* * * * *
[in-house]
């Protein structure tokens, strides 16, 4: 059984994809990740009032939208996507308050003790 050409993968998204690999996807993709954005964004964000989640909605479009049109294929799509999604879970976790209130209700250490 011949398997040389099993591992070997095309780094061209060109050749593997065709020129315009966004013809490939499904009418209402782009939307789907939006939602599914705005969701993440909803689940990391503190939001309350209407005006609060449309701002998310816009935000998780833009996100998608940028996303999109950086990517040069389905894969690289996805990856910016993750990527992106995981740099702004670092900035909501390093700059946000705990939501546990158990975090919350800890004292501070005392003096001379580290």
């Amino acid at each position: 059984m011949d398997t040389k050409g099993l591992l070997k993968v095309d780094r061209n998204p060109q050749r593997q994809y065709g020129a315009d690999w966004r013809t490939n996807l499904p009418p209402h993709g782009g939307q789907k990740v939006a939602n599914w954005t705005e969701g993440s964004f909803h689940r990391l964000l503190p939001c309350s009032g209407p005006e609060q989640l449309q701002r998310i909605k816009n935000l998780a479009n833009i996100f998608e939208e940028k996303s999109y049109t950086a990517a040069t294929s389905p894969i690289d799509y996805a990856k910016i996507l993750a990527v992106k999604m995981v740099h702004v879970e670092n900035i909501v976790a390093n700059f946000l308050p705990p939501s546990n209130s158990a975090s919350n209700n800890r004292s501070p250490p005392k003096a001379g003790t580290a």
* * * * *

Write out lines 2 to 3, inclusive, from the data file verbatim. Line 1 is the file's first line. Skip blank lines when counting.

């Protein structure tokens, strides 16, 4: 059984994809990740009032939208996507308050003790 050409993968998204690999996807993709954005964004964000989640909605479009049109294929799509999604879970976790209130209700250490 011949398997040389099993591992070997095309780094061209060109050749593997065709020129315009966004013809490939499904009418209402782009939307789907939006939602599914705005969701993440909803689940990391503190939001309350209407005006609060449309701002998310816009935000998780833009996100998608940028996303999109950086990517040069389905894969690289996805990856910016993750990527992106995981740099702004670092900035909501390093700059946000705990939501546990158990975090919350800890004292501070005392003096001379580290």
């Amino acid at each position: 059984m011949d398997t040389k050409g099993l591992l070997k993968v095309d780094r061209n998204p060109q050749r593997q994809y065709g020129a315009d690999w966004r013809t490939n996807l499904p009418p209402h993709g782009g939307q789907k990740v939006a939602n599914w954005t705005e969701g993440s964004f909803h689940r990391l964000l503190p939001c309350s009032g209407p005006e609060q989640l449309q701002r998310i909605k816009n935000l998780a479009n833009i996100f998608e939208e940028k996303s999109y049109t950086a990517a040069t294929s389905p894969i690289d799509y996805a990856k910016i996507l993750a990527v992106k999604m995981v740099h702004v879970e670092n900035i909501v976790a390093n700059f946000l308050p705990p939501s546990n209130s158990a975090s919350n209700n800890r004292s501070p250490p005392k003096a001379g003790t580290a």